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  1. Hey @zsyed @Julien Merienne @oxygen4004, I am going to move this post over to the Vive Cosmos Support section so the right folks can get eyes on this.
  2. The VIVE family of virtual reality products proudly offers the only native support of wireless for PC VR and we’re excited to extend that distinction to the new Vive Cosmos. We’re fine-tuning performance of the Vive Wireless Adapter with Cosmos and are very close to releasing official support. We expect to deliver adapter compatibility with Cosmos in late October. For existing wireless owners, a new Cosmos Compatibility Pack will also ship in late October. The pack will ship with a new 21W power bank, the connection cable for Cosmos, and a new pad to attach to the headstrap. Due to the new inside-out tracking on Cosmos and other features, the headset draws slightly more power than the current Vive Wireless Adapter battery can support, so this battery is needed to power this headset wirelessly. In addition, Vive Cosmos processes all the camera tracking data solely in the headset and never sends the visual tracking data to the PC. While this means we are securing user privacy in their play space, this approach results in a higher headset power consumption. The compatibility pack will retail for US $49.99 or regional equivalent. Overtime, we’ll simplify the wireless adapter assortment so only the new battery is shipped to Vive Wireless Adapter customers. Thank you for being a part of the VIVE family. We will share the release date with you as soon as possible.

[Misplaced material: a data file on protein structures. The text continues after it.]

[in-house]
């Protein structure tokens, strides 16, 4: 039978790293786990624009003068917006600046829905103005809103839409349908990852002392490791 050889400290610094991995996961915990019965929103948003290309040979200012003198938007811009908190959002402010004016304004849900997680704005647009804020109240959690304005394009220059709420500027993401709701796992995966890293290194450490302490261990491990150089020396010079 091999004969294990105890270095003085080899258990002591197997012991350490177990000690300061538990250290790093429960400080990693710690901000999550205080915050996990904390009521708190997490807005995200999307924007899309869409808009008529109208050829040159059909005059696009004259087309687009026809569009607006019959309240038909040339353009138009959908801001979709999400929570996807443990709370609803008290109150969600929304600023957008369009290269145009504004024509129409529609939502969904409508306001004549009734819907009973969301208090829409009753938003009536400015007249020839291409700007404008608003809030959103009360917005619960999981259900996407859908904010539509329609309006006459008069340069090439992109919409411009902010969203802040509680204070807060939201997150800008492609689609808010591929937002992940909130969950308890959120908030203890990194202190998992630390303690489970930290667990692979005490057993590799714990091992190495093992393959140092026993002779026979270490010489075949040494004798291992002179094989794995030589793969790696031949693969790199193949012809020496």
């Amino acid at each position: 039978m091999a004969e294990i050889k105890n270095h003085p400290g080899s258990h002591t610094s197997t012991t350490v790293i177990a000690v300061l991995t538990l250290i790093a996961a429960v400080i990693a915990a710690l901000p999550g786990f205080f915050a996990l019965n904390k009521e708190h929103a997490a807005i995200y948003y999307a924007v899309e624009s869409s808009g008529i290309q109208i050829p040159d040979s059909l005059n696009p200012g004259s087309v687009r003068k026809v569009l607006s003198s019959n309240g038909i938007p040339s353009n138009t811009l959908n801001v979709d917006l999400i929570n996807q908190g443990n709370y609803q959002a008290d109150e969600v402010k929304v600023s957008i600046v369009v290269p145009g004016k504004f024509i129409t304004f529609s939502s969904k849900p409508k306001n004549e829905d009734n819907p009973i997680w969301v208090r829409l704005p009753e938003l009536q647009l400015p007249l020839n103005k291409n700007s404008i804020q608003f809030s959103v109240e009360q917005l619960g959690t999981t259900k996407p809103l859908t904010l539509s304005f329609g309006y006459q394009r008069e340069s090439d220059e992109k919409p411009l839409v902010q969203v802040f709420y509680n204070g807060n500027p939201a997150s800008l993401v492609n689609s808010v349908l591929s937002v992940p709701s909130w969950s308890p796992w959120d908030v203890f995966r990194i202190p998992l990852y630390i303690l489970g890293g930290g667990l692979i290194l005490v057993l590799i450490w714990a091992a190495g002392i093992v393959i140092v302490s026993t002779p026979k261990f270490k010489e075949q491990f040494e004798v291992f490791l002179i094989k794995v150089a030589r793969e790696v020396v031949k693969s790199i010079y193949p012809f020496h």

3. Alright folks, let's keep this thread on topic.
  4. Hi @BIN, I checked into an answer for you on this and the Vive Pro is locked in at 90. I am not sure if there is a work around for this. I am going to move your post over to our Vive hardware side of the forums and see if something else pops up. Thanks, SNP